OCR GCSE C5

HideShow resource information

Air

Dry air contains non-metal elements such as nitrogen, oxygen and argon. Air also contains small amounts of non-metal compounds such as carbon dioxide and water vapour. The gases are non-metal elements and non-metal compounds. They are molecular because they contain atoms joined together into small molecules. 

Molecules can either be shown in 2D or 3D. The atoms in the molecules are held together by covalent bonds. A covalent bond forms when atoms share a pair of electrons. The atoms are held together because the positively charged nuclei of both atoms are attracted to the negatively charged shared pair of electrons.

Simple molecular substances, such as moleucles in the air, have very low melting points and boiling points. This is because the attractive forces between small molecules are very weak. Very little energy is needed for molecules to overcome these forces and move apart. Molecules of elements and componds have no electrical charge, so pure molecular substances cannot conduct electricity. For small covalent molecules, the forces between molecules are weak but the forces within the molecules (covalent bonds) are strong. When a molecular substance melts, the molecules are easily separated from one another but the molecules themselves are not broken up into separate atoms.

1 of 10

Ionic crystals

The earth’s hydrosphere is all the water on earth, including oceans, seas, lakes and rivers. The hydrosphere is mostly water, with some dissolved compounds called salts. When water evaporates, dissolved salts from solid crystals. Salts are ionic compounds. Ions have either a positive or a negative charge and are arranged in a giant 3D pattern called a lattice. The strong force of attraction between positively charged and negatively charged ions is called an ionic bond. Ionic compounds have high melting points and boiling points because a large amount of energy is needed to overcome the forces between ions in the lattice. Ionic compounds do not conduct electricity when solid because the ions are not free to move. When they are melted or dissolved in water, the ions can move and they conduct electricity. In the formula for an ionic compound, the number of positive charges just balance and cancel out the negative charges. Some ions such as the sulphate ion contain groups of atoms. This is called a molecular ion.

(http://img.sparknotes.com/figures/F/f5f06427ca577d5d3e20918b658bd4d9/liclcrystal.gif)

2 of 10

Testing for ions

Ions in a compound can be identified by their distinctive properties. For example, compounds containing the copper ion are often blue. Solutions of some ionic compounds make a precipitate (a substance to be deposited in solid form from a solution) of an insoluble compound when they mix. The colour of the precipitate can be used to identify the ions in the compound. Adding an alkali, such as dilute sodium hydroxide, to different positive metal ions gives different colours of precipitate.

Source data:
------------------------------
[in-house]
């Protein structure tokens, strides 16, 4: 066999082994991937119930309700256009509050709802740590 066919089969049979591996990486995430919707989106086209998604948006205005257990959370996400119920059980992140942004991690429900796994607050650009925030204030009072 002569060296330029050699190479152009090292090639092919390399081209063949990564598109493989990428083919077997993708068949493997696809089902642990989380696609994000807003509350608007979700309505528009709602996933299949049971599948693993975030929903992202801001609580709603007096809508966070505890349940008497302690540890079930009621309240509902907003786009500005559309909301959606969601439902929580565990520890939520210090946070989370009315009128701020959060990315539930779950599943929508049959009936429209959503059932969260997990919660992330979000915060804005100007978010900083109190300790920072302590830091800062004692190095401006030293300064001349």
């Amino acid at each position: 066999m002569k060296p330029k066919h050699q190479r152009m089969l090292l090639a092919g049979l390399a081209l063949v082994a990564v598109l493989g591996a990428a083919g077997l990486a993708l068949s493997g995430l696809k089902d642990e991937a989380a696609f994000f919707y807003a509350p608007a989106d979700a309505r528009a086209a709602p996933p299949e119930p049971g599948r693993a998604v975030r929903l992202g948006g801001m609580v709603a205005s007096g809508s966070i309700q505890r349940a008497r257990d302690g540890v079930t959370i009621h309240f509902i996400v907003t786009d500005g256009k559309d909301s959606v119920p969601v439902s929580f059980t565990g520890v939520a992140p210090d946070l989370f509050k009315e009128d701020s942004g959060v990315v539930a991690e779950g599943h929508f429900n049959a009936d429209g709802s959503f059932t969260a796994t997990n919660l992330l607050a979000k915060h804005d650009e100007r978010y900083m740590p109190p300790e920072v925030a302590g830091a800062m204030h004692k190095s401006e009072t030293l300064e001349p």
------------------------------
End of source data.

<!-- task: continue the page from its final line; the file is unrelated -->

Negative carbonate ions are identified by adding dilute acid and looking for fizzing. Negative chloride, bromide, iodide and sulphate ions are identified by adding dilute silver nitrate or dilute barium chloride and looking for precipitates. 

Carbonates fizz when an acid is added because carbon dioxide gas is made in the reaction. Precipitates form when an insoluble solid is made in the reaction. For example, most metal hyroxides are insoluble, as is silver chloride from the reaction of silver ions and chloride ions.

Ionic equations with state symbols show what happens when precipitates form. For example:

  • for positive ions reacting with hydroxide ions: Cu2+ (aq) + 2OH- (aq) --> Cu(OH)2 (s)
  • for negative ions reacting with silver ions or barium ions: Ag+ (aq) + Cl- (aq) --> AgCl (s)
3 of 10

Metals, minerals and ores

The lithosphere is the rigid outer layer of the earth, made up of the crust and upper mantle. It contains rocks and minerals. Minerals are solids with atoms or ions arranged in a regular arrangement or lattice eg. carbon in the form of diamond or graphite. Silicon, oxygen and alumnium are very abundant elements in the earth's lithosophere. Most of the silicon and oxygen on earth are joined together in the earth's crust as silicon dioxide, for example, in the mineral quartz.

Some minerals contain metals. Rocks that contain metals are called ores. Some ores contain metal oxides. Copper, zinc and iron can be extracted from their ores by heating thier metal oxides with carbon. Carbon reduces the metal oxide by taking away oxygen. The amount of minerals in ores varies. For some metals such as copper, a huge amount of rock has to be mined to extract a small amount of metal.

Extracting metals by heating their oxides with carbon is a redox reaction, because both oxidation and reduction happen. Reduction happens because the metal oxide loses oxygen. Oxidation happens becase the carbon gains oxygen. For example, the extraction of zinc uses carbon to reduce zinc oxide to zinc: Zinc oxide + Carbon --> Zinc + Carbon dioxide. In this reaction the zinc has been reduced and the carbon has been oxidised. 

4 of 10

Giant covalent structures: Graphite and Diamond